Tomalin contends that Austen's Hampshire was hardly the stable ``backbone-of-England'' rural society one would expect: Its ever-changing cast of characters were no strangers to scandal and debt.

Where Tomalin most notably departs from previous Austen biographers, including Park Honan (the definitive bio to date) and nephew James Edward

Austen-Leigh, is in her interpretation of the impact of certain events in Austen's early childhood. Tomalin claims the author developed a defensiveness of character as a result of being farmed out as an infant to a wet-nurse in a neighboring village. It was custom in the Austen household to send newborns to be raised outside the family home until they were weaned and of an age to be reasoned with. Tomalin equates it with abandonment. Honan mentions it ever so briefly, making it sound like an idyll of loose and light clothing and fresh air and exercise.

Then her parents sent her off to boarding school at age 7 with Cassandra. Jane contracted an infectious fever and had to be fetched home and nursed back to health. Again, Tomalin claims Jane was hardened by the experience. Austen did write harshly of girls' schools in her novels, but was she truly damaged by the experience? Hard to say.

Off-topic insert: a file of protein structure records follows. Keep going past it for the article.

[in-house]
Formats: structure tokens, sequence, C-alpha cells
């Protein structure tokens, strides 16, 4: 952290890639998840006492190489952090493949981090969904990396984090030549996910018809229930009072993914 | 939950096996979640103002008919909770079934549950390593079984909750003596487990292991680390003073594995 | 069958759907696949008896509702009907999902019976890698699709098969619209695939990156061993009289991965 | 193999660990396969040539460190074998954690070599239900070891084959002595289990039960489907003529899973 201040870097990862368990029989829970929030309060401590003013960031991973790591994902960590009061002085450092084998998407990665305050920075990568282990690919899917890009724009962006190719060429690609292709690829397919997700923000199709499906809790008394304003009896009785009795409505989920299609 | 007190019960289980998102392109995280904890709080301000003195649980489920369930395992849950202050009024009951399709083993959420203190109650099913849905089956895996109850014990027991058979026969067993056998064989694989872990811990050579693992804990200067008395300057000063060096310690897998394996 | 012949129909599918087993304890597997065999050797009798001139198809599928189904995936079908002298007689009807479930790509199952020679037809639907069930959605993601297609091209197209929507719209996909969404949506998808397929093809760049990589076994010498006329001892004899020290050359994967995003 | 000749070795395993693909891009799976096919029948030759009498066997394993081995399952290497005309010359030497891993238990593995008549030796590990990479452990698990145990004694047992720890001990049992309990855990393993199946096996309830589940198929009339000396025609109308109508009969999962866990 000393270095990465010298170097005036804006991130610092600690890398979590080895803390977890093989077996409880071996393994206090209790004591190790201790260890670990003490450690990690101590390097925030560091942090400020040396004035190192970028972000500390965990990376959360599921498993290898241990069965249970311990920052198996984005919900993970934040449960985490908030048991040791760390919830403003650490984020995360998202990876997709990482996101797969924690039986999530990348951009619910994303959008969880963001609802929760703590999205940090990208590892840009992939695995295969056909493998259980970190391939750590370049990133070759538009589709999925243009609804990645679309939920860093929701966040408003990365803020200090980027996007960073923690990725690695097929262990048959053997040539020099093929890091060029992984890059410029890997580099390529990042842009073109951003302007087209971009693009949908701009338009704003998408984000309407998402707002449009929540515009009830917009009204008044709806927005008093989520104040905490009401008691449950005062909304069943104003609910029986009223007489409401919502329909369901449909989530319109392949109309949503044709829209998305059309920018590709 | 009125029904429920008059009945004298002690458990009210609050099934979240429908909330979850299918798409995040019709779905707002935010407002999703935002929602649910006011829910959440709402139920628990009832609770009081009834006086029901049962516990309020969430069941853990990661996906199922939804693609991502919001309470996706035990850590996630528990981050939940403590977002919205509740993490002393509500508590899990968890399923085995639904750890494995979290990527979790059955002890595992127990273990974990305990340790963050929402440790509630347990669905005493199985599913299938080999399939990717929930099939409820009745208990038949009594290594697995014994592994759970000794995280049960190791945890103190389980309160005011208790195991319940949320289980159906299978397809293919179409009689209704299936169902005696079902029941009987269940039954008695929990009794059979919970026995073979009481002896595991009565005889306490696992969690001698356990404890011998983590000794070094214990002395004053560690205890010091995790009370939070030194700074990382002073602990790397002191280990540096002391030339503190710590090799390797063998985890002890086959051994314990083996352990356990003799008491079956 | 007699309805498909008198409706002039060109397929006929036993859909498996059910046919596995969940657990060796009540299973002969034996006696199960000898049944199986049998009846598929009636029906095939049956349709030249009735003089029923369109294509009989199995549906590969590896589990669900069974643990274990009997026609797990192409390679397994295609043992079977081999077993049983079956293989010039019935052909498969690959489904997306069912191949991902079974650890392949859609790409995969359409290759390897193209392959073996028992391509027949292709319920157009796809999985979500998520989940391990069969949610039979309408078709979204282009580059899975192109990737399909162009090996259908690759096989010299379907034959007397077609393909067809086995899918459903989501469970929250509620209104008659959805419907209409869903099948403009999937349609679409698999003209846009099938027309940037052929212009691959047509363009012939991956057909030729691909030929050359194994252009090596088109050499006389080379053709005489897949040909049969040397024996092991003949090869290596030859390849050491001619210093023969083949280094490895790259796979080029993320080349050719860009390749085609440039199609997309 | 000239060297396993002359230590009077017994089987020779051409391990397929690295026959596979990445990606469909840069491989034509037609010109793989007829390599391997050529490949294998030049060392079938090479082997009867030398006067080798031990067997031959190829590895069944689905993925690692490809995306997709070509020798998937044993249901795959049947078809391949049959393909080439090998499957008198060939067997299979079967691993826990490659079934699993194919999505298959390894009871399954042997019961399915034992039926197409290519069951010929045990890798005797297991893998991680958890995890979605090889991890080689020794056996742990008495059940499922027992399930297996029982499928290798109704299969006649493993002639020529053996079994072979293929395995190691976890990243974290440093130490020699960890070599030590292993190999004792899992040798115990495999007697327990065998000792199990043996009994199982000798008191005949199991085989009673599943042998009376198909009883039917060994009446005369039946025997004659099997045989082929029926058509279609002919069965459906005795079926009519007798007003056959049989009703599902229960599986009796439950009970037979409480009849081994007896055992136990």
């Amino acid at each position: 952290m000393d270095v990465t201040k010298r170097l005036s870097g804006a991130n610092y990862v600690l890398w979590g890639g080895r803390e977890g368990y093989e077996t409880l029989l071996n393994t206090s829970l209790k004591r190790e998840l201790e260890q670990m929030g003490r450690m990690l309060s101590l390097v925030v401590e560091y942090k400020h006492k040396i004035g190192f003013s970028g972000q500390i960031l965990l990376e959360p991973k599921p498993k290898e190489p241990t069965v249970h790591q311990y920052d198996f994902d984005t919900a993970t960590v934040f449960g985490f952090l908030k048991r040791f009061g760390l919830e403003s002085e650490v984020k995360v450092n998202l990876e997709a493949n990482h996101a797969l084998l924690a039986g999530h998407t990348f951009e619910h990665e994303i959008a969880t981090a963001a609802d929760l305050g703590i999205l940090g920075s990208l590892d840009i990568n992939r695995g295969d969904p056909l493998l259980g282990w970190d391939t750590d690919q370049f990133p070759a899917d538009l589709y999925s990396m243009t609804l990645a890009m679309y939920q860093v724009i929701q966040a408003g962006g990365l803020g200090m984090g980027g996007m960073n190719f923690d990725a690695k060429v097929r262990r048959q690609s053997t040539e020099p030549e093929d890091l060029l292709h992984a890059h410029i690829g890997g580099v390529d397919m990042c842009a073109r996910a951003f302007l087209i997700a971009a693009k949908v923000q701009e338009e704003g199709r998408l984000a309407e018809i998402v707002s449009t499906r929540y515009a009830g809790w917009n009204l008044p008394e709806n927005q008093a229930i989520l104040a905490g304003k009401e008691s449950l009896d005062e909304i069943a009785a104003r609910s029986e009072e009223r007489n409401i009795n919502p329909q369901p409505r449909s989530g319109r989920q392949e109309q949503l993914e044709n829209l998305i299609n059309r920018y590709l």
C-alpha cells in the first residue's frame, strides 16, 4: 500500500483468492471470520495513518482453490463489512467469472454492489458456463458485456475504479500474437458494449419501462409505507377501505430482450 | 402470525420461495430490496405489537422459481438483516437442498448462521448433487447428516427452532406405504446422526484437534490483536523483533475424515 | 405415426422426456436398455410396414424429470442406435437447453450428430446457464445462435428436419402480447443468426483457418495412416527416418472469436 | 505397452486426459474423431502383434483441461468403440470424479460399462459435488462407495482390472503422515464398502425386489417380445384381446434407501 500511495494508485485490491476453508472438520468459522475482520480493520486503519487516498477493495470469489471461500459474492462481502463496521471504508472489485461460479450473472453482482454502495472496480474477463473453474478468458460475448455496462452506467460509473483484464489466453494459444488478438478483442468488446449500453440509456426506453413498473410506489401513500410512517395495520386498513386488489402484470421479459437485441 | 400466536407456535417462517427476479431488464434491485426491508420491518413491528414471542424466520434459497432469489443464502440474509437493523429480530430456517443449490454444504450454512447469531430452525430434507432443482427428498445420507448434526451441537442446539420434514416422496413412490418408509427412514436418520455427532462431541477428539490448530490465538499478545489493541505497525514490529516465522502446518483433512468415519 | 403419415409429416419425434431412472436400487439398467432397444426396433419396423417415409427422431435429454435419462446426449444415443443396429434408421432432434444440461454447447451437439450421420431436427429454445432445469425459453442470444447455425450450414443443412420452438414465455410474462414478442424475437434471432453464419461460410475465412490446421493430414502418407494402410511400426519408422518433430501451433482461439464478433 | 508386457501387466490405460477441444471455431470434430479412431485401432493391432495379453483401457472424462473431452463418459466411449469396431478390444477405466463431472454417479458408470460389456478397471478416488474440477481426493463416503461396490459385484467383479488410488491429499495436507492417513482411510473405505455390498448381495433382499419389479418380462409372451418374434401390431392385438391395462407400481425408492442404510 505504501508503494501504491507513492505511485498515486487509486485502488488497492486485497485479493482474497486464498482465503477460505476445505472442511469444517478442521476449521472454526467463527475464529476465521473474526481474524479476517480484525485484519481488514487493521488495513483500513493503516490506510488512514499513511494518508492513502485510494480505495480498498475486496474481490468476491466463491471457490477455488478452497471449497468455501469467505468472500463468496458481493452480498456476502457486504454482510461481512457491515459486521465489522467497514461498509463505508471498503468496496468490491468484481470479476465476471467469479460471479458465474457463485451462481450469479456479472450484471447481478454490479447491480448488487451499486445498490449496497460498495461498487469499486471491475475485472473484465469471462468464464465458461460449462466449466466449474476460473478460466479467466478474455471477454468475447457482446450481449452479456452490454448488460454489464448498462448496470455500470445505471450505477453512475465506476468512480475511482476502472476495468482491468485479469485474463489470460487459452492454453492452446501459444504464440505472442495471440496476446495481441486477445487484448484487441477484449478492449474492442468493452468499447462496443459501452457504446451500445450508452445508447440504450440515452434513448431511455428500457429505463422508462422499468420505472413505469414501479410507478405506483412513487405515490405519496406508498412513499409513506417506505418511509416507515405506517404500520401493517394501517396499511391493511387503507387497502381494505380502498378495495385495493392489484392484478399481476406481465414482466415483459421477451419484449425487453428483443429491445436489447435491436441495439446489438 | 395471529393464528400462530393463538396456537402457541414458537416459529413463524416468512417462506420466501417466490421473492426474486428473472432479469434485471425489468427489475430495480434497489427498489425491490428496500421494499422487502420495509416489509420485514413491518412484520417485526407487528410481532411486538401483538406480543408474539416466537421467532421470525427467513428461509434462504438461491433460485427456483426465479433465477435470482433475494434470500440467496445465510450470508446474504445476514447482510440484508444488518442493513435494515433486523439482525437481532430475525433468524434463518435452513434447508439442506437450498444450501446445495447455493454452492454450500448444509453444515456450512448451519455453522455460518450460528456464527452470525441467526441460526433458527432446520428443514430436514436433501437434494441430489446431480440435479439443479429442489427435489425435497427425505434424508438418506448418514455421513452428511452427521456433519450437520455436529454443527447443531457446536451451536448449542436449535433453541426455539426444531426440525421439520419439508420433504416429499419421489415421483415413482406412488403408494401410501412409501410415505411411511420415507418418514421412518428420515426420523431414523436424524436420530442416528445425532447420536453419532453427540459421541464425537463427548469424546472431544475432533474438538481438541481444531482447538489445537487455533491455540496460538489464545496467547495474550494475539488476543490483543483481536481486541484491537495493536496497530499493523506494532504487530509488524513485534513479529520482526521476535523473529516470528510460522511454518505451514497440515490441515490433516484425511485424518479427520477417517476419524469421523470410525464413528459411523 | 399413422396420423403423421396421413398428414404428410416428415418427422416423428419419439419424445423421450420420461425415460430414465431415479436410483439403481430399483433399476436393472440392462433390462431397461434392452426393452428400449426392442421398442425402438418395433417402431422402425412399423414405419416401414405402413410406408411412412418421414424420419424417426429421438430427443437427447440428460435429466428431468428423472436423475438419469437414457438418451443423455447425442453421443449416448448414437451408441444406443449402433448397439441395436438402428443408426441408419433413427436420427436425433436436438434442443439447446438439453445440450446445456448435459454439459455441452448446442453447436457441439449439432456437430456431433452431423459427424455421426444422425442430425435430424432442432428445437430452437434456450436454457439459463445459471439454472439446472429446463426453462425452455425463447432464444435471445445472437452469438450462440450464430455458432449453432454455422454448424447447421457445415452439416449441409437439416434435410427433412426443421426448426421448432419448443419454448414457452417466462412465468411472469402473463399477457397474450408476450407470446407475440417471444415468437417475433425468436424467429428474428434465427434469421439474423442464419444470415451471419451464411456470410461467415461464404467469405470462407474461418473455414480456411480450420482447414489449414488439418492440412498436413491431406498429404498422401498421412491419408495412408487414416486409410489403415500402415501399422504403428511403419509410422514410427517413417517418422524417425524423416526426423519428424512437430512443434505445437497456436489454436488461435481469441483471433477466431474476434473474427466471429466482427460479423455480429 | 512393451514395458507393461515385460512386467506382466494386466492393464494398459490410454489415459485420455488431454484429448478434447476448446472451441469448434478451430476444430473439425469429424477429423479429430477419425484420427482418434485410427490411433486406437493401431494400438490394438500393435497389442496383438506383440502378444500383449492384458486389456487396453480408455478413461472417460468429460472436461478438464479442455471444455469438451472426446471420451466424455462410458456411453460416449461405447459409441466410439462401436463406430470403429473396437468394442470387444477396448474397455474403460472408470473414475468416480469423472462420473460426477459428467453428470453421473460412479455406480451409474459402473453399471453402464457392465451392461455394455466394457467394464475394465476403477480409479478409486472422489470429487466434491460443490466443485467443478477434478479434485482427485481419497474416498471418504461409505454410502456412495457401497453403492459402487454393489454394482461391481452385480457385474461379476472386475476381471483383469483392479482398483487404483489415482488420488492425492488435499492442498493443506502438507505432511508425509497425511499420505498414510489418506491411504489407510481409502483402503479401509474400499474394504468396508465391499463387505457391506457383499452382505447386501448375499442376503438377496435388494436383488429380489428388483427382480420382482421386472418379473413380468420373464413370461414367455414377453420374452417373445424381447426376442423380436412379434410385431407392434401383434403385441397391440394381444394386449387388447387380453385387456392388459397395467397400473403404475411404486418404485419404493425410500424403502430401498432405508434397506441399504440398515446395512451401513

Tomalin sounds the same gong of parental insensitivity when the Austens suddenly announced on Jane's 25th birthday that they were uprooting their unmarried daughters from the parsonage at Steventon and moving to Bath. Here Tomalin's argument is more persuasive. The move, writes Tomalin, ``depressed her deeply enough to depress her as a writer.'' In evidence, Jane's writing spurt of the late 1790s came to an abrupt halt and would not resume for several years. Even her letter-writing fell off precipitously. Jane Austen liked Bath well enough to use it as a setting for her books, but she did not want to live there.

Like so many of the small and large events of her life, the move to Bathm was out of Jane's control. Even when her books saw print and awarded her small royalty checks, it was not enough to give her freedom of determination. Her father's death left the ``dear trio'' of Austen women without an annuity or a roof over their heads - a recurring theme in ``Pride and Prejudice'' and ``Sense and Sensibility.'' From then on, they lived on the charity of Jane's brothers, moving from lodging to lodging.

Tomalin captures the notes of flint-edged irony and mortification of being a ``poor relation'' in Austen's letters and in the dialogue of her characters. Her perspective on Austen's novels is refreshing and delightful, even if she occasionally extrapolates cause and effect beyond the bounds of factual substantiation.

She even challenges the once-accepted diagnosis of Austen's fatal illness. Her symptoms, Tomalin argues well, are more indicative of lymphoma than Addison's disease.

Tomalin's ``Jane Austen: A Life'' is a welcome addition to the Austen stable of bios and appreciations. But as always, a read of Austen's novels is the best appreciation of all.